The response from the office of the United States Trade Representative upon learning the Americans had lost another round in the softwood lumber dispute was short, to the point, and not at all unexpected.
“We are, of course, disappointed with the … decision, but it will have no impact on the anti-dumping and countervailing duty orders given the ITC’s November 2004 injury determination,” said USTR spokesperson Neena Moorjani.
That is to say, when it comes to the politically charged issue of protecting the inefficient U.S. lumber industry, nothing â€” not international law, not trade agreements or treaties, not common sense, not the rule of the marketplace, and not even U.S. consumers â€” will stand in the way of protectionism.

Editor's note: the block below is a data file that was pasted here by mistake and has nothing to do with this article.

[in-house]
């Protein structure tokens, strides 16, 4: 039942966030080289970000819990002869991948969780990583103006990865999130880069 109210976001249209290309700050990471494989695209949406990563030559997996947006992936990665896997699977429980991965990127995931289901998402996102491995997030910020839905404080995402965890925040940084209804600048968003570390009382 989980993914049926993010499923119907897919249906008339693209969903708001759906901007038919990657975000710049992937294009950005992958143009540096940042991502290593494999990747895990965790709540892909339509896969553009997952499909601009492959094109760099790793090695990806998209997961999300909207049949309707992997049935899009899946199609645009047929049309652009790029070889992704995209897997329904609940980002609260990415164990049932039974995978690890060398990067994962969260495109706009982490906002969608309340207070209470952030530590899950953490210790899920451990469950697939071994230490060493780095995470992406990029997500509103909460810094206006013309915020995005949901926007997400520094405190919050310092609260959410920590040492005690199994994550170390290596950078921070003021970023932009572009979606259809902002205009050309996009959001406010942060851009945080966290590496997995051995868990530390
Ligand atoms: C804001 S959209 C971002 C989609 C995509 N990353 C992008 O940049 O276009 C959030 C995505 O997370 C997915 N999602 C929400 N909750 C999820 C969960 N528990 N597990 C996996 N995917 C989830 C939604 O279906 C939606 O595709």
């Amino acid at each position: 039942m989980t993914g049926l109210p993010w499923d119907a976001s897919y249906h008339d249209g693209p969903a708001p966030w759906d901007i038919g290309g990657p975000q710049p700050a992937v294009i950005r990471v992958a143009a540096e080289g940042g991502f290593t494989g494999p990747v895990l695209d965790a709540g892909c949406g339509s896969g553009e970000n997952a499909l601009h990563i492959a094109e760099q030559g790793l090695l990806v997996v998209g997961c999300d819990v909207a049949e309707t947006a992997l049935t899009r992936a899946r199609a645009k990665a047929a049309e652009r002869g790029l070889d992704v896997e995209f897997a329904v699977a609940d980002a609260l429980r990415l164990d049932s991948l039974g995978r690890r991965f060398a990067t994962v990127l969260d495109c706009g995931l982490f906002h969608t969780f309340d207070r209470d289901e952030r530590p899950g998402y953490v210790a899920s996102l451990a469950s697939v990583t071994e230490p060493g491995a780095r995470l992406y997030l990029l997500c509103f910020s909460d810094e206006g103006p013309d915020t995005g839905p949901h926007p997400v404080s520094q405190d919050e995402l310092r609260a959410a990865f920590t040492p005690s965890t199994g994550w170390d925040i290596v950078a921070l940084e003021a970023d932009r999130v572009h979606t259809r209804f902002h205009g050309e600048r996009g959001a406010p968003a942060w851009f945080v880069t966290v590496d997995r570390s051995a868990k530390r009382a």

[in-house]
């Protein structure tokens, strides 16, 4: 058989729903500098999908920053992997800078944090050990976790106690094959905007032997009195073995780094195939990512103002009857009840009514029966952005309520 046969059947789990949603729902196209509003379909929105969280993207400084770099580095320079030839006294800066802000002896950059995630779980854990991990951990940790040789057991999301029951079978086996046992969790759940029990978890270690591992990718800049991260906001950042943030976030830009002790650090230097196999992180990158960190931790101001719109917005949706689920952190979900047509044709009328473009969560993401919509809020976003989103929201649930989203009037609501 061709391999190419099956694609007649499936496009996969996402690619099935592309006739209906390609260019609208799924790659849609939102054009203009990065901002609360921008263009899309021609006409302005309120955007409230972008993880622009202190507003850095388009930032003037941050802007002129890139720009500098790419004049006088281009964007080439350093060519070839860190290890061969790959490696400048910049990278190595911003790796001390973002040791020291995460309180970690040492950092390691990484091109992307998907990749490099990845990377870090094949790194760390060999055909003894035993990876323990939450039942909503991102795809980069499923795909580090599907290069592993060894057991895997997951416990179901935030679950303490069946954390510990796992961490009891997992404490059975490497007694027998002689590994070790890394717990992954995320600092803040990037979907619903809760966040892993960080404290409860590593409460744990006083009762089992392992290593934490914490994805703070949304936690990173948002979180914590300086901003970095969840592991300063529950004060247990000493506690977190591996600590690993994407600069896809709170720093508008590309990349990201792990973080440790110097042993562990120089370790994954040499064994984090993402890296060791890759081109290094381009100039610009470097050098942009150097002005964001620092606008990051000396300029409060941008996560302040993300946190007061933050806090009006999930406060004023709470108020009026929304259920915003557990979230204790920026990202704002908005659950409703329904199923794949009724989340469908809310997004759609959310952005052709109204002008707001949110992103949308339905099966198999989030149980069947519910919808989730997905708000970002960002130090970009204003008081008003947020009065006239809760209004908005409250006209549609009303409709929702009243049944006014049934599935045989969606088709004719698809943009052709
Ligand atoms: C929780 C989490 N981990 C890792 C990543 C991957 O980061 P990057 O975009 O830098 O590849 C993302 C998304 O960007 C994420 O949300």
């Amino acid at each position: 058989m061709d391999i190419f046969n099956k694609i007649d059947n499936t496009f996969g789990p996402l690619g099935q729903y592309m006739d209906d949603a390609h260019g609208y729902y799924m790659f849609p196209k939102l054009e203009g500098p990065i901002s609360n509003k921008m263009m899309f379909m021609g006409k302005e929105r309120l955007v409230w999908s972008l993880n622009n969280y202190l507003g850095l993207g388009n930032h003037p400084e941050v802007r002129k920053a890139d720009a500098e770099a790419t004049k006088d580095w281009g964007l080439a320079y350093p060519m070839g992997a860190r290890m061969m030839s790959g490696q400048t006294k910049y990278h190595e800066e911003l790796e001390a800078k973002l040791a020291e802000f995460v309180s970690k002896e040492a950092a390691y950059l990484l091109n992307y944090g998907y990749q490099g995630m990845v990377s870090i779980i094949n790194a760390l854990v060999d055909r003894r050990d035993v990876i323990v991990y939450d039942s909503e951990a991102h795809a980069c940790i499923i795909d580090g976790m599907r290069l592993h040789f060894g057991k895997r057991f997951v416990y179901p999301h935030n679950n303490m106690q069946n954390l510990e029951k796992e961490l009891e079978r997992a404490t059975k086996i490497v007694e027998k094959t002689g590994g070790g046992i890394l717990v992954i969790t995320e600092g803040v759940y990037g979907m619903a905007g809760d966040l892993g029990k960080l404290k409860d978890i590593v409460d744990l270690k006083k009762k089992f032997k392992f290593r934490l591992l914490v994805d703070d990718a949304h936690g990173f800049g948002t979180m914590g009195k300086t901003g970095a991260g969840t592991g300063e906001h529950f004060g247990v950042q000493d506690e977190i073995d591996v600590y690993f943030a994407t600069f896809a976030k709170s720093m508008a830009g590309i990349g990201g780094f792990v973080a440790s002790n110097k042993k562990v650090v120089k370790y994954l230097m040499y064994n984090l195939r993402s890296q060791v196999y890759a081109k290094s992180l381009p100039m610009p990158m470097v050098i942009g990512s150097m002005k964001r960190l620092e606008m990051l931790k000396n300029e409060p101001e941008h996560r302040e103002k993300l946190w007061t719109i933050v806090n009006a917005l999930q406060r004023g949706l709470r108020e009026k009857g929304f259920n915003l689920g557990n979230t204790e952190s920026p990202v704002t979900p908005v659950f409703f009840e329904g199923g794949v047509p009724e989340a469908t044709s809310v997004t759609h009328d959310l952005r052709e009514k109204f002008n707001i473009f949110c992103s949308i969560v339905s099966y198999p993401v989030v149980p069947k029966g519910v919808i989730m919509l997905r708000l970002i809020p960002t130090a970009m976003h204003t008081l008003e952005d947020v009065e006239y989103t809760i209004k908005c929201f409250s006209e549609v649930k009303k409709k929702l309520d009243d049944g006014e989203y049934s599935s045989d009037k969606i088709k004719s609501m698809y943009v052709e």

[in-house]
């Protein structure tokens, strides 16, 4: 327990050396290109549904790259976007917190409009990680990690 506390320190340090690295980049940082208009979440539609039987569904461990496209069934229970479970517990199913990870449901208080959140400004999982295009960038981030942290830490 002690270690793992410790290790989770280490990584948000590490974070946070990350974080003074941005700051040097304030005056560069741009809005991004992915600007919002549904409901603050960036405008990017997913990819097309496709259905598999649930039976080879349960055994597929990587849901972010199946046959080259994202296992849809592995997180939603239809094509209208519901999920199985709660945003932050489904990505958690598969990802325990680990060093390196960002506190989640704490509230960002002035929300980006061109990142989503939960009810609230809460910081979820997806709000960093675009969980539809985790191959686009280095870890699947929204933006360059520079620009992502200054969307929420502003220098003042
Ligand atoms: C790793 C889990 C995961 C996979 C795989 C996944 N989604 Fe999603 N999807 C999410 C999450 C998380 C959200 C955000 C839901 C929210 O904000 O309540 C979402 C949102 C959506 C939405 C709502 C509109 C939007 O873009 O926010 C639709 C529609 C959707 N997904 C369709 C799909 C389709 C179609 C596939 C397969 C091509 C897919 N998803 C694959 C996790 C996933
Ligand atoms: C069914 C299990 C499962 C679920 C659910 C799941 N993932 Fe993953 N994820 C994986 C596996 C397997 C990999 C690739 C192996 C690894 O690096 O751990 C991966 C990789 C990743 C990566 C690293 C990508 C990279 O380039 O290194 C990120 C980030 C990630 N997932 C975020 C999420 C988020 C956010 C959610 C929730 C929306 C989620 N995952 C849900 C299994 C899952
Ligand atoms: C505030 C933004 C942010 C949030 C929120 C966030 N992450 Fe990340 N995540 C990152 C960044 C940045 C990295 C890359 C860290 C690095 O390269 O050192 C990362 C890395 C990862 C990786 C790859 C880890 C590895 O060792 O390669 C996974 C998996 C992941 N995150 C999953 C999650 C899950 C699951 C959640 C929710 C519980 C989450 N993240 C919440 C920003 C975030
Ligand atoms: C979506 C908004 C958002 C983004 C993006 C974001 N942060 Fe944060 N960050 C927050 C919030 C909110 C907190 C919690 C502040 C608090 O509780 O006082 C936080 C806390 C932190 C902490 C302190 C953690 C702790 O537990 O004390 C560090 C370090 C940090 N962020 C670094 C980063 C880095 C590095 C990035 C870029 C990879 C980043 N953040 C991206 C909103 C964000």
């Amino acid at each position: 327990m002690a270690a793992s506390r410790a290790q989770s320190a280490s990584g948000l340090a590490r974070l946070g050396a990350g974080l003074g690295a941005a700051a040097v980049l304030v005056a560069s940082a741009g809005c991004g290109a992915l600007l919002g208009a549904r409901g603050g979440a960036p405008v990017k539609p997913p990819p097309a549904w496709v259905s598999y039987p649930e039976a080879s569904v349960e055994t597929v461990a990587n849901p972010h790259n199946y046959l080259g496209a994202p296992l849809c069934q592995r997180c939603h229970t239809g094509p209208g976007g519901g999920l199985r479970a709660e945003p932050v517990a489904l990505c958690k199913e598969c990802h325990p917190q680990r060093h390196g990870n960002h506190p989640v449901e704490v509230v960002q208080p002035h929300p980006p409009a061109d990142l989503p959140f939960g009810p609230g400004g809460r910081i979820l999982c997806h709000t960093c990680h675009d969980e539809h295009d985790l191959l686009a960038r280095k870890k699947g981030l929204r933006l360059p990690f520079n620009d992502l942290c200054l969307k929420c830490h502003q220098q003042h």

Softwood lumber is another issue, like steel, where the US has shown they are mostly free traders when it suits them. Otherwise, they’ll litigate, stonewall, and everything else to get and keep their way.
It’s hard to know if NAFTA (and now CAFTA is coming) is good for Canada or not, especially when the trading partners don’t trade by the rules.